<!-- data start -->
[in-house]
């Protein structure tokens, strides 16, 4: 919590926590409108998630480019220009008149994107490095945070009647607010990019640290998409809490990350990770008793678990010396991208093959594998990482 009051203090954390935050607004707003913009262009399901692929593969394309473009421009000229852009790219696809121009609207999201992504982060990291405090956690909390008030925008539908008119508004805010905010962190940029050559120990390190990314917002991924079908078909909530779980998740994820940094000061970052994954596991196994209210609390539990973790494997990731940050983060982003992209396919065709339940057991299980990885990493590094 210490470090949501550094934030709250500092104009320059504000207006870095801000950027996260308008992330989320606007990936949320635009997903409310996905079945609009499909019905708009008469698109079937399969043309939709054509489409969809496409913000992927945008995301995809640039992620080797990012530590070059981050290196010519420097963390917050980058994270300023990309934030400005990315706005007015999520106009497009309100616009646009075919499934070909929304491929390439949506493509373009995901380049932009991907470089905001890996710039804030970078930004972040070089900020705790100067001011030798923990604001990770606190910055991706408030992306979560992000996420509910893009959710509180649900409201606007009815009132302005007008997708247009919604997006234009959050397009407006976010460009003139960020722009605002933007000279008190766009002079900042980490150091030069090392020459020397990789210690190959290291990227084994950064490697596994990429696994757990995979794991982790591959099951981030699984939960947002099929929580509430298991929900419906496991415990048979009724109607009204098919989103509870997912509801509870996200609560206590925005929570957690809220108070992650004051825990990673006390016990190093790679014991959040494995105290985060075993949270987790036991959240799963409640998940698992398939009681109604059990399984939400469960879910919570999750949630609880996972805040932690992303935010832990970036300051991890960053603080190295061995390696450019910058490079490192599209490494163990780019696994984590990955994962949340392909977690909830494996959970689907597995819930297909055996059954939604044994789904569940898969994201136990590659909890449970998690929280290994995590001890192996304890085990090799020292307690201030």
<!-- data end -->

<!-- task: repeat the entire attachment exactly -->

[in-house]
């Protein structure tokens, strides 16, 4: 919590926590409108998630480019220009008149994107490095945070009647607010990019640290998409809490990350990770008793678990010396991208093959594998990482 009051203090954390935050607004707003913009262009399901692929593969394309473009421009000229852009790219696809121009609207999201992504982060990291405090956690909390008030925008539908008119508004805010905010962190940029050559120990390190990314917002991924079908078909909530779980998740994820940094000061970052994954596991196994209210609390539990973790494997990731940050983060982003992209396919065709339940057991299980990885990493590094 210490470090949501550094934030709250500092104009320059504000207006870095801000950027996260308008992330989320606007990936949320635009997903409310996905079945609009499909019905708009008469698109079937399969043309939709054509489409969809496409913000992927945008995301995809640039992620080797990012530590070059981050290196010519420097963390917050980058994270300023990309934030400005990315706005007015999520106009497009309100616009646009075919499934070909929304491929390439949506493509373009995901380049932009991907470089905001890996710039804030970078930004972040070089900020705790100067001011030798923990604001990770606190910055991706408030992306979560992000996420509910893009959710509180649900409201606007009815009132302005007008997708247009919604997006234009959050397009407006976010460009003139960020722009605002933007000279008190766009002079900042980490150091030069090392020459020397990789210690190959290291990227084994950064490697596994990429696994757990995979794991982790591959099951981030699984939960947002099929929580509430298991929900419906496991415990048979009724109607009204098919989103509870997912509801509870996200609560206590925005929570957690809220108070992650004051825990990673006390016990190093790679014991959040494995105290985060075993949270987790036991959240799963409640998940698992398939009681109604059990399984939400469960879910919570999750949630609880996972805040932690992303935010832990970036300051991890960053603080190295061995390696450019910058490079490192599209490494163990780019696994984590990955994962949340392909977690909830494996959970689907597995819930297909055996059954939604044994789904569940898969994201136990590659909890449970998690929280290994995590001890192996304890085990090799020292307690201030």